The acceptance model of intuitive eating: a comparison of women in emerging adulthood, early adulthood, and middle adulthood

J Couns Psychol. 2011 Jan;58(1):110-125. doi: 10.1037/a0022129.


The acceptance model of intuitive eating (Avalos & Tylka, 2006) posits that body acceptance by others helps women appreciate their body and resist adopting an observer's perspective of their body, which contribute to their eating intuitively/adaptively. We extended this model by integrating body mass index (BMI) into its structure and investigating it with emerging (ages 18-25 years old, n = 318), early (ages 26-39 years old, n = 238), and middle (ages 40-65 years old, n = 245) adult women. Multiple-group analysis revealed that this model fit the data for all age groups. Body appreciation and resistance to adopt an observer's perspective mediated the body acceptance by others-intuitive eating link. Body acceptance by others mediated the social support-body appreciation and BMI-body appreciation links. Early and middle adult women had stronger negative BMI-body acceptance by others and BMI-intuitive eating relationships and a stronger positive body acceptance by others-body appreciation relationship than emerging adult women. Early adult women had a stronger positive resistance to adopt observer's perspective-body appreciation relationship than emerging and middle adult women.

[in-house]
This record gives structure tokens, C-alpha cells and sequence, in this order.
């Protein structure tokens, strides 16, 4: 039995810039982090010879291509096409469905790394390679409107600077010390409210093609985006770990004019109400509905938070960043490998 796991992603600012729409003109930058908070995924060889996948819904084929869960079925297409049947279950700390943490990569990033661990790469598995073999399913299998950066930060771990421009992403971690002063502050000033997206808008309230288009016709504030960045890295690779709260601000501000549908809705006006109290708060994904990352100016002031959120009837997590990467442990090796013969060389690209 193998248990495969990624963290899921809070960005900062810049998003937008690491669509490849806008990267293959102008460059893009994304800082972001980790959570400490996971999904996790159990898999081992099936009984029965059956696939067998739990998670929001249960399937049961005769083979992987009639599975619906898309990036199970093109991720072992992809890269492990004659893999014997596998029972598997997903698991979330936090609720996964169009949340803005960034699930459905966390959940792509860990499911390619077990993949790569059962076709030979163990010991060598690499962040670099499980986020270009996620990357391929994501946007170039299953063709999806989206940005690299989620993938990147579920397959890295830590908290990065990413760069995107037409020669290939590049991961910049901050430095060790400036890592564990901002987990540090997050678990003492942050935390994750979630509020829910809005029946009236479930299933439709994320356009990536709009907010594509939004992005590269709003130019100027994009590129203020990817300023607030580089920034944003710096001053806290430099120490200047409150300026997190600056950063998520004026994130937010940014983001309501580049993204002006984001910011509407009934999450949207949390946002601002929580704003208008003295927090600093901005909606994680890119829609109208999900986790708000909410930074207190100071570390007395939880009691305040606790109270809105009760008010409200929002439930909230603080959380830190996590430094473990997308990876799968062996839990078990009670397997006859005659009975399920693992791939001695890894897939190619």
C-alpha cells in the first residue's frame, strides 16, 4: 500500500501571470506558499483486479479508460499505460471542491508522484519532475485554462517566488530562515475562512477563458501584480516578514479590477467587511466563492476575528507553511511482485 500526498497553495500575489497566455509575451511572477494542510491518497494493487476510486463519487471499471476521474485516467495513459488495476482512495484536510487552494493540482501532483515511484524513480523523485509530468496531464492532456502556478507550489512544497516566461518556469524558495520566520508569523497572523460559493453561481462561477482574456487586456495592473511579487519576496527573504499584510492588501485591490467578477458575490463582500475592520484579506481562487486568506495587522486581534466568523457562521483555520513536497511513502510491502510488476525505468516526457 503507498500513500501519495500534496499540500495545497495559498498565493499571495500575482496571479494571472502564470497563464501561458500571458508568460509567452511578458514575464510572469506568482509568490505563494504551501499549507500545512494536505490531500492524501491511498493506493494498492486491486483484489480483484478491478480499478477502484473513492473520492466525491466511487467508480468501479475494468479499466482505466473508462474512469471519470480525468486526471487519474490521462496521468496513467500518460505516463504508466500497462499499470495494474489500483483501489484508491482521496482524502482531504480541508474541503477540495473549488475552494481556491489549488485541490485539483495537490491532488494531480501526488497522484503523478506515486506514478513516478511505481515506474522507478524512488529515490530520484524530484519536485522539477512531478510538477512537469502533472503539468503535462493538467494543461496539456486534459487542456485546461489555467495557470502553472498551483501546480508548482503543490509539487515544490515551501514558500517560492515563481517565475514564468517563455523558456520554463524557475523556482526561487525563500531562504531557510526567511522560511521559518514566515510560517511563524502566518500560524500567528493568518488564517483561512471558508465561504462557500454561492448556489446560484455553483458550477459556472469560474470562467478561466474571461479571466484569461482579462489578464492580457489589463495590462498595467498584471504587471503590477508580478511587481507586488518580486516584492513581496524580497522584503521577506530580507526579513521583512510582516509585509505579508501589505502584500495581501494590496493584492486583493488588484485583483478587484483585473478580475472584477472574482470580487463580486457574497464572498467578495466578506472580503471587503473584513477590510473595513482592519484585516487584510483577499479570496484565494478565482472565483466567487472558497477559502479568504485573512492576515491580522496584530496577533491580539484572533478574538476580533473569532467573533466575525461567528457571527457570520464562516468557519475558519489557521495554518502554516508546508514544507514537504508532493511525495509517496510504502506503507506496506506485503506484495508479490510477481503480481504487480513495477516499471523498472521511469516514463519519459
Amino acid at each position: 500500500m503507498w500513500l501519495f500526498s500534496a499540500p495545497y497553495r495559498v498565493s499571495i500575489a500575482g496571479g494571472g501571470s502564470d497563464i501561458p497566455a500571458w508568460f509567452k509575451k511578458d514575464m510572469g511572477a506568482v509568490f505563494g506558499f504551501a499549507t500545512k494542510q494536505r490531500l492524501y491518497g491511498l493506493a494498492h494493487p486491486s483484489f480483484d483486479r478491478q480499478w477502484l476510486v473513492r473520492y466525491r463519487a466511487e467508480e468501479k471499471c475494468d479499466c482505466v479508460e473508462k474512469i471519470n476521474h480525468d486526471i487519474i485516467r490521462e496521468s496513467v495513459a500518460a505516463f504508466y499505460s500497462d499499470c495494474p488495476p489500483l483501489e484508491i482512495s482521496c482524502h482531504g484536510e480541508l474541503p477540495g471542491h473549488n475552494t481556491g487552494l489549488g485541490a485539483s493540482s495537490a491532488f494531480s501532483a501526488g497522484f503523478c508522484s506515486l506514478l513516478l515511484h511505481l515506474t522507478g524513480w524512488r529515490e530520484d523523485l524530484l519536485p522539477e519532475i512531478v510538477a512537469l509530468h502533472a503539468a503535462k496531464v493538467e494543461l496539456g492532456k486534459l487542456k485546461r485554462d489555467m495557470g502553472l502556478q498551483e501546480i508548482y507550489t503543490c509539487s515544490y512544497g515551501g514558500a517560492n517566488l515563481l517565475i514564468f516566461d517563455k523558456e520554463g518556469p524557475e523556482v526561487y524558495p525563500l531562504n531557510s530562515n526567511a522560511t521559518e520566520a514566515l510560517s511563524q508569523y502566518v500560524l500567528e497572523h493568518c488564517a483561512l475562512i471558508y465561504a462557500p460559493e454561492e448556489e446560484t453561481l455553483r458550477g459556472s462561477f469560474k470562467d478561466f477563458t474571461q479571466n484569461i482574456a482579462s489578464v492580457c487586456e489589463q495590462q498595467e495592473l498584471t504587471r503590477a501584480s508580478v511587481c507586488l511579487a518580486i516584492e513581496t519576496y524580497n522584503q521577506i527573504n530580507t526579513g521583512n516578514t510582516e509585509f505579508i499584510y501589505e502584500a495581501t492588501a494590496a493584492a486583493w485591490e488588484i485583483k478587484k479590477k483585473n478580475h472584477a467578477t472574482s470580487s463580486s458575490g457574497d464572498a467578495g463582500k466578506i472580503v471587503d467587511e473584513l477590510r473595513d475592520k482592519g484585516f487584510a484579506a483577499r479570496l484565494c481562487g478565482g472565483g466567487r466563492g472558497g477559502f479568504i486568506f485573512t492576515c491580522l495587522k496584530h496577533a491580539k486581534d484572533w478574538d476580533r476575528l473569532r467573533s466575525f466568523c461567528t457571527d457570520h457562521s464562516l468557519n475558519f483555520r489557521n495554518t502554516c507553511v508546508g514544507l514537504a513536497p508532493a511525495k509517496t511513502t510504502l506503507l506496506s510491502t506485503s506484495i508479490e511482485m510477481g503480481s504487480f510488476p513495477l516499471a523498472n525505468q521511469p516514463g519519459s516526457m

Publication types

  • Comparative Study

MeSH terms

  • Adaptation, Psychological
  • Adolescent
  • Adult
  • Aged
  • Aging / psychology*
  • Body Image*
  • Body Mass Index
  • Body Size
  • Character
  • Eating*
  • Female
  • Health Behavior
  • Humans
  • Hunger
  • Individuality
  • Internal-External Control
  • Intuition*
  • Middle Aged
  • Models, Psychological*
  • Personal Satisfaction
  • Satiety Response
  • Young Adult